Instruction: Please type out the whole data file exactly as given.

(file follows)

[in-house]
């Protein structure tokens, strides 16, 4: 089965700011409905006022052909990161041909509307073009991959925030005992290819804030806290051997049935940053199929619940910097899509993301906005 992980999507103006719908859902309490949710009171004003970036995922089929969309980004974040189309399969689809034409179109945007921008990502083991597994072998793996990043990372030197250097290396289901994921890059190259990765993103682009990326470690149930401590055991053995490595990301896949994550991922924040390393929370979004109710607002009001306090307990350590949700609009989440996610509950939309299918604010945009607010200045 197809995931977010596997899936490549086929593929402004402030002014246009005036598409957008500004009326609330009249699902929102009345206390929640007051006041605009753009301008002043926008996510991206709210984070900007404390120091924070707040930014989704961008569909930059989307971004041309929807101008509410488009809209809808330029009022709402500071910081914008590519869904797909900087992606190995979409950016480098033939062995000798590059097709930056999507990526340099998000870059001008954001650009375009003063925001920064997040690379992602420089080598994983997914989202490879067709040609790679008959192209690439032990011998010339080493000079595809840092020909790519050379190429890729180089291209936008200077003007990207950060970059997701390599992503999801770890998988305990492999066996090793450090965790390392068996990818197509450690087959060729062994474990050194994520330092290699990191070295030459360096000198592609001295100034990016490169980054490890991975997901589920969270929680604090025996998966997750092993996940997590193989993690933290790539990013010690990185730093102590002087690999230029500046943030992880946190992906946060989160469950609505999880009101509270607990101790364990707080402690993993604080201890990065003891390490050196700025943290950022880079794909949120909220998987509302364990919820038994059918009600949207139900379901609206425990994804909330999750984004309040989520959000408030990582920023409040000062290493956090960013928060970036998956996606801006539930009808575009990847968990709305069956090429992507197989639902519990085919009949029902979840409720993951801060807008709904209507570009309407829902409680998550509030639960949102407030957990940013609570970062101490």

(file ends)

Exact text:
[in-house]
């Protein structure tokens, strides 16, 4: 089965700011409905006022052909990161041909509307073009991959925030005992290819804030806290051997049935940053199929619940910097899509993301906005 992980999507103006719908859902309490949710009171004003970036995922089929969309980004974040189309399969689809034409179109945007921008990502083991597994072998793996990043990372030197250097290396289901994921890059190259990765993103682009990326470690149930401590055991053995490595990301896949994550991922924040390393929370979004109710607002009001306090307990350590949700609009989440996610509950939309299918604010945009607010200045 197809995931977010596997899936490549086929593929402004402030002014246009005036598409957008500004009326609330009249699902929102009345206390929640007051006041605009753009301008002043926008996510991206709210984070900007404390120091924070707040930014989704961008569909930059989307971004041309929807101008509410488009809209809808330029009022709402500071910081914008590519869904797909900087992606190995979409950016480098033939062995000798590059097709930056999507990526340099998000870059001008954001650009375009003063925001920064997040690379992602420089080598994983997914989202490879067709040609790679008959192209690439032990011998010339080493000079595809840092020909790519050379190429890729180089291209936008200077003007990207950060970059997701390599992503999801770890998988305990492999066996090793450090965790390392068996990818197509450690087959060729062994474990050194994520330092290699990191070295030459360096000198592609001295100034990016490169980054490890991975997901589920969270929680604090025996998966997750092993996940997590193989993690933290790539990013010690990185730093102590002087690999230029500046943030992880946190992906946060989160469950609505999880009101509270607990101790364990707080402690993993604080201890990065003891390490050196700025943290950022880079794909949120909220998987509302364990919820038994059918009600949207139900379901609206425990994804909330999750984004309040989520959000408030990582920023409040000062290493956090960013928060970036998956996606801006539930009808575009990847968990709305069956090429992507197989639902519990085919009949029902979840409720993951801060807008709904209507570009309407829902409680998550509030639960949102407030957990940013609570970062101490």